Is Warren Buffett feeling deja vu in 2022?
In the 1960s, growth stocks staged a big rally, with 50 of the top growth companies in cutting edge industries like technology and pharmaceuticals, becoming so popular they were called the “Nifty 50.”
The Nifty 50 were considered “sure things” with investors willing to pay as high as 50x earnings to own the stocks under the belief that those innovative companies would keep growing at a fast pace forever.
By 1969, Buffett found nothing of value to buy, so he dissolved his investing fund and moved to the sidelines.
But the party finally ended in 1973, as the Arab Oil Embargo, a recession and the inflation that followed, rippled through the world’s global stock markets.
When the sell-off was over, the Dow had fallen 45% in 2 years.
Suddenly, there was value again in many stocks and Warren Buffett came back into the game, this time as CEO of Berkshire Hathaway.
In a now infamous 1974 interview with Forbes Magazine, Buffett could barely contain his giddiness.
Forbes asked how he felt about the market opportunities after the big sell-off and he replied “Like an oversexed guy in a harem. This is the time to start investing.”
Buffett Spends $51 Billion Diving Back In
In the Forbes interview, Buffett talked about how 1974 reminded him of the early 1950s, when the Great Depression bear market finally ended and stocks were cheap.
“Look, I can’t construct a disaster-proof portfolio. But if you’re only worried about corporate profits, panic or depression, these things don’t bother me at these prices,” he said in 1974.
Buffett has been mostly on the sidelines for most of the prior decade, building a massive $144 billion cash position in Berkshire Hathaway. His last mega-deal was when he spent $26 billion to buy Burlington Northern railroad in 2009. He famously didn’t even buy any new stocks in the March 2020 coronavirus crash.
But suddenly, in 2022, with stocks off their highs by double digits, Buffett’s Berkshire Hathaway deployed $51 billion of the cash hoard into energy stocks.
Energy was the best performing sector in 2021 but, in another tie-in to the 1970s, it was also one of the top performers of the 1970s.
Continued . . .
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3 Signs the Golden Era is Returning
Buffett may have been giddy over the buying opportunities in stocks in 1974, but it turned out that the rest of the decade was a golden era for value investors too.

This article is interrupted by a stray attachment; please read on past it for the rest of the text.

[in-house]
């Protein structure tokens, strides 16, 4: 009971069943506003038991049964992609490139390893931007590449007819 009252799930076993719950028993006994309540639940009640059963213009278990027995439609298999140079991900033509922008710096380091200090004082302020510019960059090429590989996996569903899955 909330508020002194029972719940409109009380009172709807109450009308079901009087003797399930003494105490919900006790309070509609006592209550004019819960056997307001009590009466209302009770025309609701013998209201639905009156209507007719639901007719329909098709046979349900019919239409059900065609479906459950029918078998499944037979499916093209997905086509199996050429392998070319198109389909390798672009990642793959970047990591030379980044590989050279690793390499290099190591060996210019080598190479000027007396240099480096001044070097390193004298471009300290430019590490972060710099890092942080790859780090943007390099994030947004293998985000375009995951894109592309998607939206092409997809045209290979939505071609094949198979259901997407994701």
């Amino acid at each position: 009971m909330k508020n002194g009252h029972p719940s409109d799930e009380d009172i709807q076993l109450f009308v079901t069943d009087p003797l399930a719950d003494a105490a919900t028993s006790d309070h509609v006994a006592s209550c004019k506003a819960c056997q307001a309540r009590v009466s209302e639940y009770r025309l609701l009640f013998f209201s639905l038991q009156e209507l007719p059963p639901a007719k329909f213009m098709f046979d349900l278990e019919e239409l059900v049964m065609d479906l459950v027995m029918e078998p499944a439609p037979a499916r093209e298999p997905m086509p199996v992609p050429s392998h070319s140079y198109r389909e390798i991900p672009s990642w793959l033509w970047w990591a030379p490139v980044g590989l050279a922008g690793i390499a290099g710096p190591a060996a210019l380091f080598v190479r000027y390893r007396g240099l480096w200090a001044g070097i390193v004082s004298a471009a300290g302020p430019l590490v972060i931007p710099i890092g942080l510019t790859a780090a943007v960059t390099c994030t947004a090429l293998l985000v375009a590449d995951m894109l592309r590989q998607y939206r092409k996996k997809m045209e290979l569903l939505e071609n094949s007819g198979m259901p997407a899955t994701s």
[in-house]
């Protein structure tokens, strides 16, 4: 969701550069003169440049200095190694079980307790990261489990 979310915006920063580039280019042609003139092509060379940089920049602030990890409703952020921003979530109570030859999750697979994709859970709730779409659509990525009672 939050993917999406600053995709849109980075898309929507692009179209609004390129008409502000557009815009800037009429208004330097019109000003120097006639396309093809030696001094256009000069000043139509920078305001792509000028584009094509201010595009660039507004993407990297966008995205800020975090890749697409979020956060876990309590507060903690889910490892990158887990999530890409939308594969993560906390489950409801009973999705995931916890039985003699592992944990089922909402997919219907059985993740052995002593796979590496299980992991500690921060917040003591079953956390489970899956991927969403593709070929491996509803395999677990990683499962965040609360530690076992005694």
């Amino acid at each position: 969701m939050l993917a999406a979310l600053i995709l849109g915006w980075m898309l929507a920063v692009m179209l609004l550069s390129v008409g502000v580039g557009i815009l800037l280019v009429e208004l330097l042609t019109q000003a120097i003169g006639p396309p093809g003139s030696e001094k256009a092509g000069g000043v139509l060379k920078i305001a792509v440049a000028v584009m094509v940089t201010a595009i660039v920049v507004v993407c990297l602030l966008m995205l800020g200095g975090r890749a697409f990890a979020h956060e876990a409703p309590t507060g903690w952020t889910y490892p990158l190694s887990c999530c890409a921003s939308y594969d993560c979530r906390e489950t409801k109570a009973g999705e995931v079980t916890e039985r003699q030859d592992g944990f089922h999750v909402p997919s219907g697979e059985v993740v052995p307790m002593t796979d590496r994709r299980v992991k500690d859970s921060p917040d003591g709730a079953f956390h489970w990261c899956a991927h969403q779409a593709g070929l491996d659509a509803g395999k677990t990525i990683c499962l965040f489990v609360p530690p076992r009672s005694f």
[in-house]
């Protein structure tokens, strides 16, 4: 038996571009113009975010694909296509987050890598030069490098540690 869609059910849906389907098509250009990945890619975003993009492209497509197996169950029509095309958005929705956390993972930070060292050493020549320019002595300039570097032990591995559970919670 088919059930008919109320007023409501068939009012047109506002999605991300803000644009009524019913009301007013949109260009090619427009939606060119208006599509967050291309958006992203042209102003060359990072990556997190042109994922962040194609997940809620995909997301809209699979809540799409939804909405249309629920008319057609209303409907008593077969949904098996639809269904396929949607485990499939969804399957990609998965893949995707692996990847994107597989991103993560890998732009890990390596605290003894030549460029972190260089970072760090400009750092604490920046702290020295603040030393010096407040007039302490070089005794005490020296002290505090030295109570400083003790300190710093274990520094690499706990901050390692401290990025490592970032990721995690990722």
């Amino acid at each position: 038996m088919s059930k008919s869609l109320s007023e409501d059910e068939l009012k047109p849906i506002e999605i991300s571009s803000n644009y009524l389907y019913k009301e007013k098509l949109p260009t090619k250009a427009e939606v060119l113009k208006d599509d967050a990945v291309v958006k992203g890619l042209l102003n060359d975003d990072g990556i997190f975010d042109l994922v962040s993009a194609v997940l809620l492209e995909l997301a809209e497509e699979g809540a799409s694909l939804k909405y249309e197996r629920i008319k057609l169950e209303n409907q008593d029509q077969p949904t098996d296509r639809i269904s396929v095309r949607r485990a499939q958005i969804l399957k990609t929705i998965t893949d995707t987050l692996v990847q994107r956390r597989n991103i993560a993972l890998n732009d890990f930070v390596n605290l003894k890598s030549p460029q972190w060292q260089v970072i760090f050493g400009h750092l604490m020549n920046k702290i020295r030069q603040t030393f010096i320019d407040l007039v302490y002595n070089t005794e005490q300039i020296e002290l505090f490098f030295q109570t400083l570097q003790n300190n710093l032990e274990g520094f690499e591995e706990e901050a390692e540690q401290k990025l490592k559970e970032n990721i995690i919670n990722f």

There are 3 signs that US stocks could be returning to another golden era for value investors in this decade.
1) P/E Ratios are Dropping
After topping out above 20 in 2021, the S&P 500 is now trading at 16.2x. That’s still well above the single digit P/Es of the late 1970s.
But forward earnings for individual industries have plunged into the single digits. For example, the companies that are drilling and producing oil and natural gas are trading at just 4.65x forward earnings as an industry. That’s dirt cheap.
2) Dividend Yields are Rising
Along with cheap valuations usually comes rising dividend yields. The dividend aristocrats, those companies that have raised their dividend payouts for over 20 years, get cheaper than ever in a stock market sell-off. So not only are they raising their dividend but the yield rises as the stock gets cheaper.
It was easy to get juicy dividends in the 1970s as those valuations dropped – and we see a similar opportunity today.
3) Dollar Cost Averaging Works
In Berkshire Hathaway’s 1978 letter to shareholders, Warren Buffett discussed their strategy of adding to their stock positions in their insurance portfolio as the bear market continued to rage on.
“We are not concerned with whether the market quickly revalues upward securities that we believe are selling at bargain prices. In fact, we prefer just the opposite since, in most years, we expect to have funds available to be net buyers of securities,” Buffett wrote.
Dollar cost averaging works for value stock bulls because the Street is always late to the party in value stocks so valuations remain depressed for some time. It’s easy to add to your position and still get in at an attractive price.
Buffett Gets Out the 1970s Playbook
We’re already seeing Buffett, and Berkshire Hathaway, mimicking the strategy of the 1970s.
Berkshire has started deploying its cash hoard into cheap companies that have record free cash flows.
If stocks continue to get cheaper in the second half of this year, we’ll likely see Berkshire dollar cost average into what it considers to be the most attractive companies.
While the overall stock market lagged until 1981, the top value managers like Buffett and Fidelity’s Peter Lynch became investing legends as value investing saw great success.
There will be new investing legends created in this decade’s value stock rally as well.
Are you ready to take advantage of the value stock opportunities?
How to Profit From the Return of Value Investing
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All the Best,
Tracey Ryniec, as Zacks Value Stock Strategist, directs our Value Investor portfolio.
¹ The results listed above are not (or may not be) representative of the performance of all selections made by Zacks Investment Research's newsletter editors and may represent the partial close of a position.